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4 key moments in Hydration

Any moment is good to take hydration into account, but here we propose four particular times when hydration needs should be specially considered: when studying, when driving, when performing physical activity and at work.

  • Studying
  • Driving and hydration
  • Physical activity
  • At work

physical activity and hydration 4 key moments in HydrationDehydration during exercise may be reduced or prevented by drinking sufficient amounts of beverages or sports drinks both during and prior to sports activities when water loss is expected to occur. Sports drinks provide fluids, electrolytes and carbohydrates. During exercise, drinking should occur regularly, but the frequency of drinking and the amount consumed will depend on many factors, including the intensity and duration of exercise and the weather conditions, as well as on the physical characteristics of the individual, including body weight and individual sweating characteristics. In very hot and humid climates, outdoor sports should be performed in the early morning or late afternoon, and it is best to avoid unnecessary physical exertion during the hottest times of the day.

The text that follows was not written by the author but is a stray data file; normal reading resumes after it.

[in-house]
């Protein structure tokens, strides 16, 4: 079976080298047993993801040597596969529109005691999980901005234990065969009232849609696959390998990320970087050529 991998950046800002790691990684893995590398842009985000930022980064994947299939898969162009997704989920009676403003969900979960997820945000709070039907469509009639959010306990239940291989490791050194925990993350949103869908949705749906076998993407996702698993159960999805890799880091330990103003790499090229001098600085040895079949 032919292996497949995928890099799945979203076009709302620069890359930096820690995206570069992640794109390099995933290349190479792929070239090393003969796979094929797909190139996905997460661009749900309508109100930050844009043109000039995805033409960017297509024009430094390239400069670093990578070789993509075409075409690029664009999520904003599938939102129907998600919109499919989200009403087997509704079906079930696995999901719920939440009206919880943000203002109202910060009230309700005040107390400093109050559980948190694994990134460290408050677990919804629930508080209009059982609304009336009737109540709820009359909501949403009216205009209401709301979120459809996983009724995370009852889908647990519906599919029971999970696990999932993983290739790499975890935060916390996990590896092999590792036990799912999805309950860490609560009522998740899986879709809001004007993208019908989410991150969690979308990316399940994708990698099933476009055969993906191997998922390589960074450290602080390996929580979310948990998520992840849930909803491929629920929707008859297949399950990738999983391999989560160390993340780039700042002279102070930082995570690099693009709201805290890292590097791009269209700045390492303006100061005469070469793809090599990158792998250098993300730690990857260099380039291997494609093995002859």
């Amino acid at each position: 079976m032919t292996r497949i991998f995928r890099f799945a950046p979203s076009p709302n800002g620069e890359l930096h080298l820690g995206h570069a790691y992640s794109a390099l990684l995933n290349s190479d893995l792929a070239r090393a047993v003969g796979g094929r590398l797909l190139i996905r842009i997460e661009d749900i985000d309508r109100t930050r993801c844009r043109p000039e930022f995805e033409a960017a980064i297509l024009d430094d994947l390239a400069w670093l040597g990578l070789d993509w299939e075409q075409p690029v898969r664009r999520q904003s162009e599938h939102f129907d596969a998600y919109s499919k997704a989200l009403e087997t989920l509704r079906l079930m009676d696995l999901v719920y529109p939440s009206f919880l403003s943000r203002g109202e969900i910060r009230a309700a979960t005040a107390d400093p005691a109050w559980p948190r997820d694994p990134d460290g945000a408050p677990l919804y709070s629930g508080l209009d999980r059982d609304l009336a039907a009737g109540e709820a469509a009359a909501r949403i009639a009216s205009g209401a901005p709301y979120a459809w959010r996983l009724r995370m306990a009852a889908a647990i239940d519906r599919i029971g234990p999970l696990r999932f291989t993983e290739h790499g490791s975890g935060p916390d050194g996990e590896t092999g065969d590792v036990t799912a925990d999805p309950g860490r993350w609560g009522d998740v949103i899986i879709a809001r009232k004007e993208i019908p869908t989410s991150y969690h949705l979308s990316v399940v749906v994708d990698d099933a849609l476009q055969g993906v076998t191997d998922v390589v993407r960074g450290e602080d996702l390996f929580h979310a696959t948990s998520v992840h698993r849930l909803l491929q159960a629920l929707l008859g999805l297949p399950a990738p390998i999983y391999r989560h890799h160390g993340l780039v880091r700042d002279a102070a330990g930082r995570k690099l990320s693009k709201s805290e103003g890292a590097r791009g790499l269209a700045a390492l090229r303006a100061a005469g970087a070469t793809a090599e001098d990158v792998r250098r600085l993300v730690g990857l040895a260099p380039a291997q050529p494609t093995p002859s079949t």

When exercising for short periods or at low intensities, it may not be necessary to drink anything: water is perfectly adequate in these situations if something is needed. For reasons of variety and taste sports drinks may be preferred in this situation. When the exercise lasts longer than about 30-40 minutes, sports drinks may be better than water. One key benefit is that they can reduce the sensation of effort. This makes exercise seem easier and this means that the individual will be more likely to enjoy the exercise program and therefore more likely to stick with it.

Physical work performance is usually decreased when dehydration exceeds about 1-3% of body weight. Prolonged exercise in the heat with dehydration corresponding to a loss of only 1% of body weight increases body temperature, which is a consequence of both reduced sweating and reduced skin blood flow induced by dehydration. A body water loss of more than about 2% induced by exercise in the heat has been shown to impair performance in a wide variety of tests of both physical and mental performance. Young children and adolescents may be at particular risk of impaired cognitive function (concentration, alertness and short-term memory) due to insufficient hydration.